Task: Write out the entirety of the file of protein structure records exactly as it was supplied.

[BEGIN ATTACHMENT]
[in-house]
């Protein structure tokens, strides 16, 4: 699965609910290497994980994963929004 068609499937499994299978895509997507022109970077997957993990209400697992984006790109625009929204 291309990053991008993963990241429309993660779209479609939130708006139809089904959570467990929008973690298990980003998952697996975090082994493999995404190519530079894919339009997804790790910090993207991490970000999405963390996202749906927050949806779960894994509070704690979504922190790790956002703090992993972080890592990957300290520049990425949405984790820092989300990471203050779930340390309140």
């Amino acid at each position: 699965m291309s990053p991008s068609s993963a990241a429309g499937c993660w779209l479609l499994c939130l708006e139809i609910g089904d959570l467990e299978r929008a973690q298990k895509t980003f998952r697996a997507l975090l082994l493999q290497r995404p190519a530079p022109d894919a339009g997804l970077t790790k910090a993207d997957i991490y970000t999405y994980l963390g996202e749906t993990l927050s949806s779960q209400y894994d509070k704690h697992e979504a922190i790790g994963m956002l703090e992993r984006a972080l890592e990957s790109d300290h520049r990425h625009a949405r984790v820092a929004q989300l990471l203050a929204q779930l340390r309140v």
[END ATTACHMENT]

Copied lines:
[in-house]
């Protein structure tokens, strides 16, 4: 699965609910290497994980994963929004 068609499937499994299978895509997507022109970077997957993990209400697992984006790109625009929204 291309990053991008993963990241429309993660779209479609939130708006139809089904959570467990929008973690298990980003998952697996975090082994493999995404190519530079894919339009997804790790910090993207991490970000999405963390996202749906927050949806779960894994509070704690979504922190790790956002703090992993972080890592990957300290520049990425949405984790820092989300990471203050779930340390309140």
């Amino acid at each position: 699965m291309s990053p991008s068609s993963a990241a429309g499937c993660w779209l479609l499994c939130l708006e139809i609910g089904d959570l467990e299978r929008a973690q298990k895509t980003f998952r697996a997507l975090l082994l493999q290497r995404p190519a530079p022109d894919a339009g997804l970077t790790k910090a993207d997957i991490y970000t999405y994980l963390g996202e749906t993990l927050s949806s779960q209400y894994d509070k704690h697992e979504a922190i790790g994963m956002l703090e992993r984006a972080l890592e990957s790109d300290h520049r990425h625009a949405r984790v820092a929004q989300l990471l203050a929204q779930l340390r309140v």